History of the Cheshire Library
Community support for the Cheshire Public Library began in 1888 when a group of concerned citizens gathered together to form the Village Improvement Society. After the Society met its initial goals, they turned their attention to the establishment of a library. In order to stock that first library, Mary Baldwin and her friend Mary Dickerman spent many hours collecting books. In 1892, a Library Association formed, with Mary Baldwin volunteering to serve as Librarian, a post she would hold for the next 29 years. The first Cheshire Public Library officially opened in one room, once a school building belonging to Dr. Horton on Horton Avenue.
Two years later the Library moved to a house owned by Mary Baldwin’s father, presently known as the Belknap House.
In 1896 the Library moved once more, to a room in the public school building on the site of Humiston School. It remained there until 1909 when the building was condemned. Dr. George Williams resolved the Library’s housing dilemma by offering the use of his home on Main Street. The Library remained there rent-free for over 40 years. Upon the death of Dr. Williams in 1937, the Association purchased his home and the site for $7,500.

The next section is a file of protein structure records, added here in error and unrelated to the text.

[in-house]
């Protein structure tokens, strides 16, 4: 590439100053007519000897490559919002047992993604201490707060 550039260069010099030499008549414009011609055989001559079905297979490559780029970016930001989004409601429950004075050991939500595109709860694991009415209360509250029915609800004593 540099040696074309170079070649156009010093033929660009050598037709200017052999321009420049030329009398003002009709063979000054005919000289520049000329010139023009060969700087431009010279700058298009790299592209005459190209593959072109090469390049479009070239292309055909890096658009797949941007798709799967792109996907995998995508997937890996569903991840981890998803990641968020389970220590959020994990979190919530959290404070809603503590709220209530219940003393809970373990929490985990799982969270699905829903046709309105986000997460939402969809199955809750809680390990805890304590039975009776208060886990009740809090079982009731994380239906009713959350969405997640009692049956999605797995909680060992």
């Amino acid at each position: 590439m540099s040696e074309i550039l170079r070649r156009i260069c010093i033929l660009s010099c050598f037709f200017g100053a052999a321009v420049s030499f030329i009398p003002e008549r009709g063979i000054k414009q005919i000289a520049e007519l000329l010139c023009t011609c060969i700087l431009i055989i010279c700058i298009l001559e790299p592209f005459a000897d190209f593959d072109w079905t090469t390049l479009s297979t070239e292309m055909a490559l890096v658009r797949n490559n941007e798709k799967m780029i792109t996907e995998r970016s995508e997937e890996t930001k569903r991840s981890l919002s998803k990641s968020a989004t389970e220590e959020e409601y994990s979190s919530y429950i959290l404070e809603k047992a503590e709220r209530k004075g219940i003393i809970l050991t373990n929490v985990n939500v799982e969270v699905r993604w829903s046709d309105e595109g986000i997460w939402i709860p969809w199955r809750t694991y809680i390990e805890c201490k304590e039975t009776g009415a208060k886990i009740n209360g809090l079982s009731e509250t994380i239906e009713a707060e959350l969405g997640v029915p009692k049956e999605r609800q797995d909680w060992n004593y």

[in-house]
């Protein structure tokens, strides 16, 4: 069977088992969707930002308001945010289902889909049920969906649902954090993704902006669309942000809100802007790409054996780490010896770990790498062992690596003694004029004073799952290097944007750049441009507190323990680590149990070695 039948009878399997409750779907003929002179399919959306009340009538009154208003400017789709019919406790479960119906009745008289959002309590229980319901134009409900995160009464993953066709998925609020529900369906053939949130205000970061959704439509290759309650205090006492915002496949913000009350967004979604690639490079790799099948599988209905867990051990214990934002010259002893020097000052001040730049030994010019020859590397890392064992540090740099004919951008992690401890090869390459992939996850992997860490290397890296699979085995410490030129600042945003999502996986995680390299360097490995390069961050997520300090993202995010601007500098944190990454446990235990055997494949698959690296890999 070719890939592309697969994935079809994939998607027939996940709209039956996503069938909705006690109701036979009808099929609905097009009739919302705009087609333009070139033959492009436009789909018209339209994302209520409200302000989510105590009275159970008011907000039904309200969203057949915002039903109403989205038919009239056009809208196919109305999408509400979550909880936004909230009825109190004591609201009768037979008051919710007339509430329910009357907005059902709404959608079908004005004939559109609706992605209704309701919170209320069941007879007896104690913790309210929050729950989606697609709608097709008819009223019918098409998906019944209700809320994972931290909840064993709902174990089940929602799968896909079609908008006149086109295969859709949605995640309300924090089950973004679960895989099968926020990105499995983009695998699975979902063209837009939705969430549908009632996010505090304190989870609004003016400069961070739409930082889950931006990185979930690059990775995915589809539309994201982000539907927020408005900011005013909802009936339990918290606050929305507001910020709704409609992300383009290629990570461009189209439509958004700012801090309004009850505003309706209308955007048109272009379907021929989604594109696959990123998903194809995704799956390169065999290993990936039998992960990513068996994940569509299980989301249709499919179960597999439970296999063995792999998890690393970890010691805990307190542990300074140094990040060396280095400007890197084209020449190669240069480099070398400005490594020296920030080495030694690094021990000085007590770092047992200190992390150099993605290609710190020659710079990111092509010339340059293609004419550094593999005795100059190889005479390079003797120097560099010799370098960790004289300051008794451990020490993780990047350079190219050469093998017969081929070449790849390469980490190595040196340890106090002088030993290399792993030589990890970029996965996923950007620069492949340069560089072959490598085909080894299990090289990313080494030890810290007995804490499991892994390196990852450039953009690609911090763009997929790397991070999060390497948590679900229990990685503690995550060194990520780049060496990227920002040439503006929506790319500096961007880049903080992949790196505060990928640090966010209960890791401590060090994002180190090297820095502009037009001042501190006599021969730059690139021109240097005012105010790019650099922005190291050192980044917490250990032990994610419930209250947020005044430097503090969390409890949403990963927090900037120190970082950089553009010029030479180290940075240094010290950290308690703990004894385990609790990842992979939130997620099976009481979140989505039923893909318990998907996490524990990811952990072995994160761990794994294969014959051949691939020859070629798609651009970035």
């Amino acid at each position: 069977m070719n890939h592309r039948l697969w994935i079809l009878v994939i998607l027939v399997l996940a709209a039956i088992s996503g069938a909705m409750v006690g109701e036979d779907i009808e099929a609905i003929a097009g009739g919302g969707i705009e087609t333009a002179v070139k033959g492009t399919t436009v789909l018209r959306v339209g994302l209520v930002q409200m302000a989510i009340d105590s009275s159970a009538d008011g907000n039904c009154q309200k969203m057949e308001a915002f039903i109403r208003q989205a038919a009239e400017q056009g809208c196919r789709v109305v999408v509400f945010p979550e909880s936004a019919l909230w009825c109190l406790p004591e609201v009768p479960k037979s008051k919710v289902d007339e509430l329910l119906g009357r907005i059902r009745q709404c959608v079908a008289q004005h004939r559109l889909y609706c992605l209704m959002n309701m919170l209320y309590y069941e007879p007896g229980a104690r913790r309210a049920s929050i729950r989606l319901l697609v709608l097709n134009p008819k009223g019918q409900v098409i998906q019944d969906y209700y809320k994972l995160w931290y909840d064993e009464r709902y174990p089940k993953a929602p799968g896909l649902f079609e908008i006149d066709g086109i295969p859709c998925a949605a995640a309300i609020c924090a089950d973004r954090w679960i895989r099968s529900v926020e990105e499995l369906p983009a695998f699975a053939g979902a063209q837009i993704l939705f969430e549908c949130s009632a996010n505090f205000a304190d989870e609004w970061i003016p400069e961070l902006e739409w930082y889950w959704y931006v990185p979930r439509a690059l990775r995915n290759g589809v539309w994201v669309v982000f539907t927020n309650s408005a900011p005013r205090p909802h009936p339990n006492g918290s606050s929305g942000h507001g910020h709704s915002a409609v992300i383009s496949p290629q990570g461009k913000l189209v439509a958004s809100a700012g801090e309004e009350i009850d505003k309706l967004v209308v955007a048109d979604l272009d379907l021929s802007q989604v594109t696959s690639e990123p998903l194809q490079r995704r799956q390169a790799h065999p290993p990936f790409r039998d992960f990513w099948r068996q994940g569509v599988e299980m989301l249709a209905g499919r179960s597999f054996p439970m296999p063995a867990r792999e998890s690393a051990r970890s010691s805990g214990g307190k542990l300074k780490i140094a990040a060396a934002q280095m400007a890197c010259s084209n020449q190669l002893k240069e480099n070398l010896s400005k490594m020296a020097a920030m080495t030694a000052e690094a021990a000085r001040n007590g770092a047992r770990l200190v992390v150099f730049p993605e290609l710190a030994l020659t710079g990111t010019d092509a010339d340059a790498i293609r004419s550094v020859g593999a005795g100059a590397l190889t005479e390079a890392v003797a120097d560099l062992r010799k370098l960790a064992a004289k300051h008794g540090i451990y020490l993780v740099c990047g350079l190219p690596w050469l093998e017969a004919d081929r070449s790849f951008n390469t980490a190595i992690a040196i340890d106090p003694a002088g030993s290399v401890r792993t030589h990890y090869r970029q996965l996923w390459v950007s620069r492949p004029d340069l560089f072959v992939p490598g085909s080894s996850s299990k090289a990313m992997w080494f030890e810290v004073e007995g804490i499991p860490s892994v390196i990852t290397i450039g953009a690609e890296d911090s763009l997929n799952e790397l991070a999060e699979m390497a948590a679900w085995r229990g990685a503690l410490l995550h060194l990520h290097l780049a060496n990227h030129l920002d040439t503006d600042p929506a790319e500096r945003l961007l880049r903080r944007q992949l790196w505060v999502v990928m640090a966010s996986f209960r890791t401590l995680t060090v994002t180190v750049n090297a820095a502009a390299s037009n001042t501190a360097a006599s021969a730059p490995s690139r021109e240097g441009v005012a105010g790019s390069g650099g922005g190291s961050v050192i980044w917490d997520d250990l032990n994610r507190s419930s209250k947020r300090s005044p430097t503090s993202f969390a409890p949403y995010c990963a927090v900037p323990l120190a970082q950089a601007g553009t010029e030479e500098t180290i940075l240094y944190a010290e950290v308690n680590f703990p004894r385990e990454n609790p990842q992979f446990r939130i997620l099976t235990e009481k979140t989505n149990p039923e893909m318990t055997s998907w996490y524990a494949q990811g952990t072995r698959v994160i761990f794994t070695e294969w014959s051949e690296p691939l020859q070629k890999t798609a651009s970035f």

A new two-level library, next door to the Dr. Williams house was built in 1958. By 1961 all Library materials were housed in the new building and the Williams house was vacated. A library addition was completed and dedicated in 1975.
As of 1957, the Cheshire Public Library Association became what we know as the Friends of the Cheshire Public Library. The assets of the Library Association were turned over to the town and a citizens’ advisory Library Board was appointed by the Board of Selectmen.
Growth, expansion and the need for faster retrieval and processing of materials caused the Library to become automated. In 1978, the Library went “on-line” with four other towns, forming the first automated Library consortium in the state of Connecticut.
By the time the 1990’s rolled around it was obvious that change was needed to the physical structure. The building at 104 Main Street closed temporarily to the public in May 1995. In late summer 1996, the new Library opened. Interior space was increased by fifty percent and a third level was added. A larger programming room (named for Mary Baldwin) and sophisticated telecommunications links were among the improvements.
As the Library enters the 21st century, many of the changes are technological. Library users want to borrow more than books. Computerized retrieval and storage of information have streamlined the reference process. With all of this, Cheshire Public Library has not lost sight of its mission and remains a welcoming environment for relaxing and learning.
Ruth van de Bogart